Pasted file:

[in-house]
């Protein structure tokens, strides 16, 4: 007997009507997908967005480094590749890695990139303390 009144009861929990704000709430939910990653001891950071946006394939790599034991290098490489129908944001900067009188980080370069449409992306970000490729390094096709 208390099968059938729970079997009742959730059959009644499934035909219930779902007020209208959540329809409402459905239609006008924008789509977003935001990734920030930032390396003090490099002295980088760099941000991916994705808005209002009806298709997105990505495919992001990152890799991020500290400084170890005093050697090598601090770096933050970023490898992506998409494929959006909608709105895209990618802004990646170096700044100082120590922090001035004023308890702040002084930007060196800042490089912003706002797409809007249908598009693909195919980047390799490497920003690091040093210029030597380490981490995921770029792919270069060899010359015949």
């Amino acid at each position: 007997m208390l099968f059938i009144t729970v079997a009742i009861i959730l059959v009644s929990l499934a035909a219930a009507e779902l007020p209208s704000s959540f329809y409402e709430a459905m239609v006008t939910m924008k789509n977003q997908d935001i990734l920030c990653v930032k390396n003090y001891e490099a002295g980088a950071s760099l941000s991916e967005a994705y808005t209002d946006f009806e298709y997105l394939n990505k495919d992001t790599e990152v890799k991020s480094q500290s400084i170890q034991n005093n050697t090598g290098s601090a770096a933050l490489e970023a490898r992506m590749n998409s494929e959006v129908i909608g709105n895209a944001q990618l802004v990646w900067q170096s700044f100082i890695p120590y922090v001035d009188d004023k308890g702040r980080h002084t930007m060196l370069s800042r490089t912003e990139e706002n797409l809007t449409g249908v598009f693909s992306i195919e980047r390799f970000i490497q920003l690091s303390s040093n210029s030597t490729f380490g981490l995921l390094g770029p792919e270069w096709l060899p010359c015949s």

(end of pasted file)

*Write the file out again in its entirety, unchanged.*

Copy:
[in-house]
């Protein structure tokens, strides 16, 4: 007997009507997908967005480094590749890695990139303390 009144009861929990704000709430939910990653001891950071946006394939790599034991290098490489129908944001900067009188980080370069449409992306970000490729390094096709 208390099968059938729970079997009742959730059959009644499934035909219930779902007020209208959540329809409402459905239609006008924008789509977003935001990734920030930032390396003090490099002295980088760099941000991916994705808005209002009806298709997105990505495919992001990152890799991020500290400084170890005093050697090598601090770096933050970023490898992506998409494929959006909608709105895209990618802004990646170096700044100082120590922090001035004023308890702040002084930007060196800042490089912003706002797409809007249908598009693909195919980047390799490497920003690091040093210029030597380490981490995921770029792919270069060899010359015949």
């Amino acid at each position: 007997m208390l099968f059938i009144t729970v079997a009742i009861i959730l059959v009644s929990l499934a035909a219930a009507e779902l007020p209208s704000s959540f329809y409402e709430a459905m239609v006008t939910m924008k789509n977003q997908d935001i990734l920030c990653v930032k390396n003090y001891e490099a002295g980088a950071s760099l941000s991916e967005a994705y808005t209002d946006f009806e298709y997105l394939n990505k495919d992001t790599e990152v890799k991020s480094q500290s400084i170890q034991n005093n050697t090598g290098s601090a770096a933050l490489e970023a490898r992506m590749n998409s494929e959006v129908i909608g709105n895209a944001q990618l802004v990646w900067q170096s700044f100082i890695p120590y922090v001035d009188d004023k308890g702040r980080h002084t930007m060196l370069s800042r490089t912003e990139e706002n797409l809007t449409g249908v598009f693909s992306i195919e980047r390799f970000i490497q920003l690091s303390s040093n210029s030597t490729f380490g981490l995921l390094g770029p792919e270069w096709l060899p010359c015949s």